I started to think about how I can make this scenario work better, and I came up with the following design.

Given the two documents

Then for GET /docs/orders/9432


And for GET /docs/orders/9432?include=Customer.Id


Note that in the second case, we get the full customer data merged into the order document.

From an implementation perspective, this would be very easy to do. The problem is how to represent this in the client API. We had a very interesting discussion on the topic in the mailing list.

Let me explain the problem in detail. Given the C# classes above, how do you express this notion of the include? You can’t use the Order model above, because that Customer property is going to of type DenormalizedReference. We can’t make that property of type Customer, either, because then the Customer data would be embedded inside the Order document, which isn’t what we wanted.

In the mailing list, there were a lot of proposal being raised, the one that seemed to be the most popular was to drop the 1:1 mapping between the C# model and the document model and move to something like this:

public class Order
    public string Id { get; set; }
    public string Name { get; set; }
    public Customer Customer { get; set; }

public class Customer
    public string Id { get; set; }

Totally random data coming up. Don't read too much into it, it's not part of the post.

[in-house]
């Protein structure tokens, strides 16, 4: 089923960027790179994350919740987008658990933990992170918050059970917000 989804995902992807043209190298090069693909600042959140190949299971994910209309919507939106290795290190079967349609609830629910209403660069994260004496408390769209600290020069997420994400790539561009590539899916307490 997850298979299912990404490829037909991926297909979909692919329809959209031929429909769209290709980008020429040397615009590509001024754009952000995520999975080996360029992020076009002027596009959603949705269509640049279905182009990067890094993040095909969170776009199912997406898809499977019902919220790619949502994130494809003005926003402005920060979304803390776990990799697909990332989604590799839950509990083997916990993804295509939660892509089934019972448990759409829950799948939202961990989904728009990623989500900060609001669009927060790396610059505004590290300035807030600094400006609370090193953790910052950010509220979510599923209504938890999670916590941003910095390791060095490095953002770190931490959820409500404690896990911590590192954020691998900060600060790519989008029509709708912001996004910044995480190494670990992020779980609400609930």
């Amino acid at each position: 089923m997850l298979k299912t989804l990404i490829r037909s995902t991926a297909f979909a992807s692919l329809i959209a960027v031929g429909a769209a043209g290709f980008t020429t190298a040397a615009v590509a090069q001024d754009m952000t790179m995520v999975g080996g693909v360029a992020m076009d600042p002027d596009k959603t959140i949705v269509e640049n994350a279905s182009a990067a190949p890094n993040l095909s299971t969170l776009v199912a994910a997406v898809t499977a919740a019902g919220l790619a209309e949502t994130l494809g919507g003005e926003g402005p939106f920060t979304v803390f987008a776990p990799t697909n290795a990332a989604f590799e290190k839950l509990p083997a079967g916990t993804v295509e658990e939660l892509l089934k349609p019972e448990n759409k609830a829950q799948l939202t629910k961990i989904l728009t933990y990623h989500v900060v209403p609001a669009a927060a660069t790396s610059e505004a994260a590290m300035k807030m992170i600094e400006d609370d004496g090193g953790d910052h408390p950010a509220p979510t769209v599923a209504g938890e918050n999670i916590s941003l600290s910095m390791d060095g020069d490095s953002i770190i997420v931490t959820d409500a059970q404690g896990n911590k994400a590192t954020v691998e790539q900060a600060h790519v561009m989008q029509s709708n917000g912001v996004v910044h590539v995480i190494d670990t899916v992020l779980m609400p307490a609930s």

public string Name { get; set; }
    public string Email { get; set; }


And then make the client API smart enough to understand the attribute. The model above would generate the same documents as the previous model, but would allow much easier time when working on features such as this. This way, we can normally access the data that is embedded in the document, but also include the associated document when we need it.

There are several problems here:

  • This creates a misleading API, making people think that things are normalized when they aren’t.
  • It is going to bring back ALL the problems associated with lazy loading (worse, it is going to bring back all the problems associated with EF 1.0 lazy loading).
  • It goes directly against the way I believe you should work with a document database.

But I couldn’t think of any other way, nor could anyone else.

Until Frank Schwieterman come to our rescue:

Maybe rather then join the documents into one result, such a request would cause the 'joined' entities to be preloaded instead.
From the client API perspective, I would load do the joined load of the user object, and the user is returned in its original form.  But now the session has the customer object preloaded, so when I try to load the customer object via the client API no request is made to the server.  From the caller's perspective, the only change to usage has been the preload hint passed in the original request.